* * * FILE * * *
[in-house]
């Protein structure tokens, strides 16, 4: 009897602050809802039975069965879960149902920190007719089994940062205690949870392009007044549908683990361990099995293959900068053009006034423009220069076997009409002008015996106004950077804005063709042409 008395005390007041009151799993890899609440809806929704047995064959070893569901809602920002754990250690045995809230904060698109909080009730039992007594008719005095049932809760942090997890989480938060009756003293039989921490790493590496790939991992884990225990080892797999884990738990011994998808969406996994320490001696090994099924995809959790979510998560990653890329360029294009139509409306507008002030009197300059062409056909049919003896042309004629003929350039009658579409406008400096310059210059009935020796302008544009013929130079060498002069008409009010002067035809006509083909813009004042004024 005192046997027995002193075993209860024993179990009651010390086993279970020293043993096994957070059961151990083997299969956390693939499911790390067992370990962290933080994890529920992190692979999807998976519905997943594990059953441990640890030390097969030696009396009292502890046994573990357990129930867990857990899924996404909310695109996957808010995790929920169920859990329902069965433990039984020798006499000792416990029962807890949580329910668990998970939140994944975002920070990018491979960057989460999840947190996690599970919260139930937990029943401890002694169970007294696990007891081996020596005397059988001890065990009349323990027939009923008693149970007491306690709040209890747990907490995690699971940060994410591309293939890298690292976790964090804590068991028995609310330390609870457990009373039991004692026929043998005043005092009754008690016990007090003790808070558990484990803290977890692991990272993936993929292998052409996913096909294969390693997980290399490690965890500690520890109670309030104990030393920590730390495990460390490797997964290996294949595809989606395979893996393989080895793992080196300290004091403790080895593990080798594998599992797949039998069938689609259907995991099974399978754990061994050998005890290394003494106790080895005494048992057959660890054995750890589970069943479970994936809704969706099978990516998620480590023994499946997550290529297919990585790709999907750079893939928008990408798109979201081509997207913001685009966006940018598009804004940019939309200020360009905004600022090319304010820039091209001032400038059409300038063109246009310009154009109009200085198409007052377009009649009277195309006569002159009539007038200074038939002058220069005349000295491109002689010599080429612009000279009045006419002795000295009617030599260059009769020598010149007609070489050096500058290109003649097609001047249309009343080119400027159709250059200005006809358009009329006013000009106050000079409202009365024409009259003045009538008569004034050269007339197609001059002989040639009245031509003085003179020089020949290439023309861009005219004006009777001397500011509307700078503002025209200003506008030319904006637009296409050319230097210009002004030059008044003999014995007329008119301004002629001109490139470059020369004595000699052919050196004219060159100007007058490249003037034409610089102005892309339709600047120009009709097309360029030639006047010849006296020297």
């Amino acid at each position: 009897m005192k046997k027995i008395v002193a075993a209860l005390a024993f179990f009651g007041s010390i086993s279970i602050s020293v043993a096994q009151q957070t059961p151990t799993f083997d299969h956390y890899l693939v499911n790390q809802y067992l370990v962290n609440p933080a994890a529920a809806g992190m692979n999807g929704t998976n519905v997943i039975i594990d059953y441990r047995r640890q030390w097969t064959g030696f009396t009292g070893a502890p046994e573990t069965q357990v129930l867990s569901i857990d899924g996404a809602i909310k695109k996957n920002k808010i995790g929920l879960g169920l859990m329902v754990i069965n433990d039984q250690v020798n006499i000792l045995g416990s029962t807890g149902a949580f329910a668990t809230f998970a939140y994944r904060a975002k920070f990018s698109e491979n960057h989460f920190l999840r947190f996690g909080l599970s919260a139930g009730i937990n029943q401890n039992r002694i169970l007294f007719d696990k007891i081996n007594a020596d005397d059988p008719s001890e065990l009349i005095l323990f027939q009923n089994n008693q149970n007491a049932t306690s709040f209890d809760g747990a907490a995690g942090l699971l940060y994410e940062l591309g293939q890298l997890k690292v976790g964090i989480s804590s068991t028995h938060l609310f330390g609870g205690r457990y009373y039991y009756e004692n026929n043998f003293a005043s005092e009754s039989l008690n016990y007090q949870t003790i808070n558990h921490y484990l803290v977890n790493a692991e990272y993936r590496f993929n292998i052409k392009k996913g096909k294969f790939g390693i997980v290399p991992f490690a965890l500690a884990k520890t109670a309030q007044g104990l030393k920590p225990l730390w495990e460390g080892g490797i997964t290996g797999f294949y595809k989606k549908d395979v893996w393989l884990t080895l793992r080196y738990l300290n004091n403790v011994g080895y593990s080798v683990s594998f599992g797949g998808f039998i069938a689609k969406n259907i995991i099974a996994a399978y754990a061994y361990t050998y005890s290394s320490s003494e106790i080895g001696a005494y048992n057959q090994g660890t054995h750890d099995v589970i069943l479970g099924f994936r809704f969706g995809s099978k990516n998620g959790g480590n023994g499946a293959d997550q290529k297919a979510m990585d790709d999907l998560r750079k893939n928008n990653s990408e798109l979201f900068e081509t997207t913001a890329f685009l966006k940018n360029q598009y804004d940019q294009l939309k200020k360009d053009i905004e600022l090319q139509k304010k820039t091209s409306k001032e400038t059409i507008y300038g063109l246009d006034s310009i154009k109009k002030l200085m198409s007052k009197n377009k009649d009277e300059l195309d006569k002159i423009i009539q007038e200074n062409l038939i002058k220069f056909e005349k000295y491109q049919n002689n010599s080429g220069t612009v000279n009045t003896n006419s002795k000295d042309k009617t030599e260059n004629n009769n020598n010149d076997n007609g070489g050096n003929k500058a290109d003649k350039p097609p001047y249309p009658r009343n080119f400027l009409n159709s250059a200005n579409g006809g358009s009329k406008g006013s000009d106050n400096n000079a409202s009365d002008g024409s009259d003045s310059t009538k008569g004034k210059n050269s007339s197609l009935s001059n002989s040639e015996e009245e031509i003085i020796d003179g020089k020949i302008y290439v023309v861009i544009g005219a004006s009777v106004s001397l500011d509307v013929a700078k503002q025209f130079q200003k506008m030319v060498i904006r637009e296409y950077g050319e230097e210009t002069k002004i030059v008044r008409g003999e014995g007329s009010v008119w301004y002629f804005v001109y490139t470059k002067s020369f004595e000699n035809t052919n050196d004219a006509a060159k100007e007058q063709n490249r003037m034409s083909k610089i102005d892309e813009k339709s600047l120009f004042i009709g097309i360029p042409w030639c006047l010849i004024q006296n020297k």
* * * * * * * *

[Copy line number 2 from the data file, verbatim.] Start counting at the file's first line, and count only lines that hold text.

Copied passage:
């Protein structure tokens, strides 16, 4: 009897602050809802039975069965879960149902920190007719089994940062205690949870392009007044549908683990361990099995293959900068053009006034423009220069076997009409002008015996106004950077804005063709042409 008395005390007041009151799993890899609440809806929704047995064959070893569901809602920002754990250690045995809230904060698109909080009730039992007594008719005095049932809760942090997890989480938060009756003293039989921490790493590496790939991992884990225990080892797999884990738990011994998808969406996994320490001696090994099924995809959790979510998560990653890329360029294009139509409306507008002030009197300059062409056909049919003896042309004629003929350039009658579409406008400096310059210059009935020796302008544009013929130079060498002069008409009010002067035809006509083909813009004042004024 005192046997027995002193075993209860024993179990009651010390086993279970020293043993096994957070059961151990083997299969956390693939499911790390067992370990962290933080994890529920992190692979999807998976519905997943594990059953441990640890030390097969030696009396009292502890046994573990357990129930867990857990899924996404909310695109996957808010995790929920169920859990329902069965433990039984020798006499000792416990029962807890949580329910668990998970939140994944975002920070990018491979960057989460999840947190996690599970919260139930937990029943401890002694169970007294696990007891081996020596005397059988001890065990009349323990027939009923008693149970007491306690709040209890747990907490995690699971940060994410591309293939890298690292976790964090804590068991028995609310330390609870457990009373039991004692026929043998005043005092009754008690016990007090003790808070558990484990803290977890692991990272993936993929292998052409996913096909294969390693997980290399490690965890500690520890109670309030104990030393920590730390495990460390490797997964290996294949595809989606395979893996393989080895793992080196300290004091403790080895593990080798594998599992797949039998069938689609259907995991099974399978754990061994050998005890290394003494106790080895005494048992057959660890054995750890589970069943479970994936809704969706099978990516998620480590023994499946997550290529297919990585790709999907750079893939928008990408798109979201081509997207913001685009966006940018598009804004940019939309200020360009905004600022090319304010820039091209001032400038059409300038063109246009310009154009109009200085198409007052377009009649009277195309006569002159009539007038200074038939002058220069005349000295491109002689010599080429612009000279009045006419002795000295009617030599260059009769020598010149007609070489050096500058290109003649097609001047249309009343080119400027159709250059200005006809358009009329006013000009106050000079409202009365024409009259003045009538008569004034050269007339197609001059002989040639009245031509003085003179020089020949290439023309861009005219004006009777001397500011509307700078503002025209200003506008030319904006637009296409050319230097210009002004030059008044003999014995007329008119301004002629001109490139470059020369004595000699052919050196004219060159100007007058490249003037034409610089102005892309339709600047120009009709097309360029030639006047010849006296020297």